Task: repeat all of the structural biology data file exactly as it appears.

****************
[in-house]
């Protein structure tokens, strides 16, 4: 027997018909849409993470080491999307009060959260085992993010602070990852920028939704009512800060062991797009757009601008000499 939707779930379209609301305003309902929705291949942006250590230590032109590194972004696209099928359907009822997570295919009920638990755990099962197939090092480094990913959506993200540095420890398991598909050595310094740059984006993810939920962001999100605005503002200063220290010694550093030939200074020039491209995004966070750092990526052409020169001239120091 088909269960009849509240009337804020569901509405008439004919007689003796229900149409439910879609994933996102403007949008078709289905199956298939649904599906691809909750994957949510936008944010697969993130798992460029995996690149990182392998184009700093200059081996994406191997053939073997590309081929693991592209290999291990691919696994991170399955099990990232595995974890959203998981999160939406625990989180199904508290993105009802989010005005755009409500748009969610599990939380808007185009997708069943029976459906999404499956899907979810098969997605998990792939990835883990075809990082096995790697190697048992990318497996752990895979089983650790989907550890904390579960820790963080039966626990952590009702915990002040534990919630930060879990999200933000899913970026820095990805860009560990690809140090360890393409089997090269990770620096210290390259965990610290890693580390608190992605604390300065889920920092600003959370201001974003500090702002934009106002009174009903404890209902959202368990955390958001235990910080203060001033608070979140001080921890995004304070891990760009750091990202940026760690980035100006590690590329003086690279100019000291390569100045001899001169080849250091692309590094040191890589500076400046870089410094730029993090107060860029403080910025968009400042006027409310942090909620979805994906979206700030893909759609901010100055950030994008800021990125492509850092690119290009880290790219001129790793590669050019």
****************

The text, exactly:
[in-house]
């Protein structure tokens, strides 16, 4: 027997018909849409993470080491999307009060959260085992993010602070990852920028939704009512800060062991797009757009601008000499 939707779930379209609301305003309902929705291949942006250590230590032109590194972004696209099928359907009822997570295919009920638990755990099962197939090092480094990913959506993200540095420890398991598909050595310094740059984006993810939920962001999100605005503002200063220290010694550093030939200074020039491209995004966070750092990526052409020169001239120091 088909269960009849509240009337804020569901509405008439004919007689003796229900149409439910879609994933996102403007949008078709289905199956298939649904599906691809909750994957949510936008944010697969993130798992460029995996690149990182392998184009700093200059081996994406191997053939073997590309081929693991592209290999291990691919696994991170399955099990990232595995974890959203998981999160939406625990989180199904508290993105009802989010005005755009409500748009969610599990939380808007185009997708069943029976459906999404499956899907979810098969997605998990792939990835883990075809990082096995790697190697048992990318497996752990895979089983650790989907550890904390579960820790963080039966626990952590009702915990002040534990919630930060879990999200933000899913970026820095990805860009560990690809140090360890393409089997090269990770620096210290390259965990610290890693580390608190992605604390300065889920920092600003959370201001974003500090702002934009106002009174009903404890209902959202368990955390958001235990910080203060001033608070979140001080921890995004304070891990760009750091990202940026760690980035100006590690590329003086690279100019000291390569100045001899001169080849250091692309590094040191890589500076400046870089410094730029993090107060860029403080910025968009400042006027409310942090909620979805994906979206700030893909759609901010100055950030994008800021990125492509850092690119290009880290790219001129790793590669050019």